Masking: None (Open Label)
Primary Purpose: Treatment
Official Title: A Combination Therapy With Cystagon and N-Acetylcysteine for INCL Patients
Study Start Date : February 2001
Actual Primary Completion Date : November 2013
Actual Study Completion Date : November 2013

Arm Intervention/treatment
Experimental: Drug: Cystagon and N-acetylcysteine Drug: Cystagon

Primary Outcome Measures :
  1. Change in Cellular Granular Osmiophilic Deposits (GRODs) in Electron Micrographs of Peripheral White Blood Cells. [ Time Frame: 10 years ]
    The GRODs in peripheral white blood cells from all patients before and during treatment were analyzed by transmission electron microscopy (TEM) at 30000xmagnification. Two investigators working independently of each other identified and counted the GRODs and the results were averaged.

Information from the National Library of Medicine

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Ages Eligible for Study:   6 Months to 3 Years   (Child)
Sexes Eligible for Study:   All
Accepts Healthy Volunteers:   No

Only patients between 6 months and 3 years of age will be admitted in this study. Parents or caregivers of patients recruited to the study will be provided with a copy of the protocol and the consent form to review prior to their coming to the NIH. They will be encouraged to call either Dr. Levin or Dr. Mukherjee to discuss any questions they may have concerning the protocol prior to enrollment in the study.

The proposed age range (6 mo to 3 yrs) was chosen because these children are expected to have a mild to moderate neurological deficiency but are well enough to be cared for at home by the family. Therefore, these patients should not require extensive medical or nursing care during their stay at the Clinical Center. Moreover, the patients are locally cared for by neurologists and pediatricians on a regular basis, and such care will continue when the patients return home.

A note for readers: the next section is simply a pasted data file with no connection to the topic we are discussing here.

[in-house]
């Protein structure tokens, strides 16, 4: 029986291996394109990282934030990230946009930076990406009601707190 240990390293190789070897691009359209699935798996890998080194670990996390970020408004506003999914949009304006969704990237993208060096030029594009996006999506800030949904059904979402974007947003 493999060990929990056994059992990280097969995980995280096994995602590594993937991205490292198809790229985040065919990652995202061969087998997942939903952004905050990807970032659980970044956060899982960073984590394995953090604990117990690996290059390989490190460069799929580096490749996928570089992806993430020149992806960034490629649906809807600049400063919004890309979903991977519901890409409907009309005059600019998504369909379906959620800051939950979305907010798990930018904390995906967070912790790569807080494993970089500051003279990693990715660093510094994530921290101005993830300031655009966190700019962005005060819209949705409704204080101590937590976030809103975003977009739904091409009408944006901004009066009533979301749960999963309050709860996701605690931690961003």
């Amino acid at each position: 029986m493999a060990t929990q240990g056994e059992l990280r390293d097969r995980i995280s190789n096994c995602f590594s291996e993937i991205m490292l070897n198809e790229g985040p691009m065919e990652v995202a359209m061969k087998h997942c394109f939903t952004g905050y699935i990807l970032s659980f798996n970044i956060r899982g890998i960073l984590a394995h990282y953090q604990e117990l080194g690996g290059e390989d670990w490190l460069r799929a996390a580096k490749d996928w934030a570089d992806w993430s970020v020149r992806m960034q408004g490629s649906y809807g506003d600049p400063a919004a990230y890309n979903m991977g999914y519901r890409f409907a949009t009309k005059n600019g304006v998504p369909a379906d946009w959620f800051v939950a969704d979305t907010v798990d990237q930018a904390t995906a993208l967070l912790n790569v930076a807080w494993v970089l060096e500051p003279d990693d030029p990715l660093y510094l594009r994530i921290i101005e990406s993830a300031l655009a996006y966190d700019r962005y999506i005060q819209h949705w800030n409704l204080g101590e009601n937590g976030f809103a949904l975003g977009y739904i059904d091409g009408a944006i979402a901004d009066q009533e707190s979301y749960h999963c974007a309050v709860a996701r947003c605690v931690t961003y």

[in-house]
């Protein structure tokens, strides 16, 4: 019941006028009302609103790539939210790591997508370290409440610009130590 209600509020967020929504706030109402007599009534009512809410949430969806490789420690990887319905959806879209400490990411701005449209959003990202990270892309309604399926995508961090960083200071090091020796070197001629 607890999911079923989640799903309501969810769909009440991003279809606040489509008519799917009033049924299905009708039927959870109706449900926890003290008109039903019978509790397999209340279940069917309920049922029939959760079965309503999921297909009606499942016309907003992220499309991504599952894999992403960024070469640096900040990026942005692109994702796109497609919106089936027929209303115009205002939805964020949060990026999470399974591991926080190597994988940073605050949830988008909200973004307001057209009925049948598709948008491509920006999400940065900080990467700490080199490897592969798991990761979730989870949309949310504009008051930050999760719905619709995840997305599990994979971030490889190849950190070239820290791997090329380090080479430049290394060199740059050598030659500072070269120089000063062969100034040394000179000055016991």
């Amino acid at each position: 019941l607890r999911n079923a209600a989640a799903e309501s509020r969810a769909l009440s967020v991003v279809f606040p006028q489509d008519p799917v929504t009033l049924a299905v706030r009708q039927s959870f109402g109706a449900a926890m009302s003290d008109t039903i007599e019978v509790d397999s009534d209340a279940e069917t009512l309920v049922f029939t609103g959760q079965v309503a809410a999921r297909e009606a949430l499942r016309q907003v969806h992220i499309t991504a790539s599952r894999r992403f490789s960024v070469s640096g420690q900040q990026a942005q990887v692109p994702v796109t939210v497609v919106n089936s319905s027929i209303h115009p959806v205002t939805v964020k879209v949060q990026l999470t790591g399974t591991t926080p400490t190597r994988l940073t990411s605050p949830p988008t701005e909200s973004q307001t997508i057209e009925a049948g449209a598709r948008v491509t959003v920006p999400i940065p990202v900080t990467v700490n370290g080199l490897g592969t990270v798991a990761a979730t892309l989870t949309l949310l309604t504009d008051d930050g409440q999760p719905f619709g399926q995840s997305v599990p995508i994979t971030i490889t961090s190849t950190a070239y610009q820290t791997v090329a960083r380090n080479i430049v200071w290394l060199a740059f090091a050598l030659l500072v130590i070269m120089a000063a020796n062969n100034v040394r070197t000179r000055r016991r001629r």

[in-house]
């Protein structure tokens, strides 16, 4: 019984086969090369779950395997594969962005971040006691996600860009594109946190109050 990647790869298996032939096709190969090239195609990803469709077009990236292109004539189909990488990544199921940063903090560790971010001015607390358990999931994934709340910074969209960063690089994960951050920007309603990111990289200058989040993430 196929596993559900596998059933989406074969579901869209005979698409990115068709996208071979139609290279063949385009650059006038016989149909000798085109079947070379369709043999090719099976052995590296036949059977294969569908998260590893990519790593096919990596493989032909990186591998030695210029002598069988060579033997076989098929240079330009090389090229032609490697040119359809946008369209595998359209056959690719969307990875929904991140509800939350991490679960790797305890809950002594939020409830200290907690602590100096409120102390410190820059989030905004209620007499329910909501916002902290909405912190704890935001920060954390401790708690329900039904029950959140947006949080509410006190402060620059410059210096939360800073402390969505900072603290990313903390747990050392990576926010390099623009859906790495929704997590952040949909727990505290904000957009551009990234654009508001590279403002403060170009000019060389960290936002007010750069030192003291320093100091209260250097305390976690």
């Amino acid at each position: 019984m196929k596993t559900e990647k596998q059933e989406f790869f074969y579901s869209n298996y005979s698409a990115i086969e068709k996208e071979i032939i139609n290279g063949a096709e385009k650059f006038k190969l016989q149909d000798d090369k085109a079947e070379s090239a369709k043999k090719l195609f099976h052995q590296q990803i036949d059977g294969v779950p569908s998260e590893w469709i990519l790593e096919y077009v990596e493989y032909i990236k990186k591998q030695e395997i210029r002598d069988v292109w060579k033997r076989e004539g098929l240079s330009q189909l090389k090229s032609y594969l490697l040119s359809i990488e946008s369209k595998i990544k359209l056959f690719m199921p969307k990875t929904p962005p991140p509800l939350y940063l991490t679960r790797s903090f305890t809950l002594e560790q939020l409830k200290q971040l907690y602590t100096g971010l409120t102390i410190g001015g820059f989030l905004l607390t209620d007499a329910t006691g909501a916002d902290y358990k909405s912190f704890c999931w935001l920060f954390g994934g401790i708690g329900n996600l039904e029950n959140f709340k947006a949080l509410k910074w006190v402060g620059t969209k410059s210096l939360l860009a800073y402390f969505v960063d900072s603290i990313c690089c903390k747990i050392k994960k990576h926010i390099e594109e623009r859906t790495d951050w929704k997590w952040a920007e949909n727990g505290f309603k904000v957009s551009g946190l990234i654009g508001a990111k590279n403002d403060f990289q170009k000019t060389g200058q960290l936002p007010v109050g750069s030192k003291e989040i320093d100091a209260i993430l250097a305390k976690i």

The rigid age exclusion criteria will be used because the majority of INCL patients have more frequent seizures, complete retinal blindness and significant cerebral atrophy beyond 3 years of age. Dr. Santavuori (one of our consultants who is now deceased), who had the most extensive experience with these patients, believed that the neurological degeneration after age 2 might not be reversible. While Dr. Santavuori s speculation is well taken, we feel that since to date there has not been any effective treatment to slow the progression of neuronal death in INCL, and since our preliminary results show that Cystagon slows the progression of neurodegeneration, we feel that a combination of Cystagon plus N-Ac with its anti-apoptotic and neuro-protective effects may show some added benefits over Cystagon therapy alone.

In our initial protocol we restricted the admission of patients that carried two lethal mutations in the PPT1 gene. The purpose of including only those patients who carry specific PPT1 mutations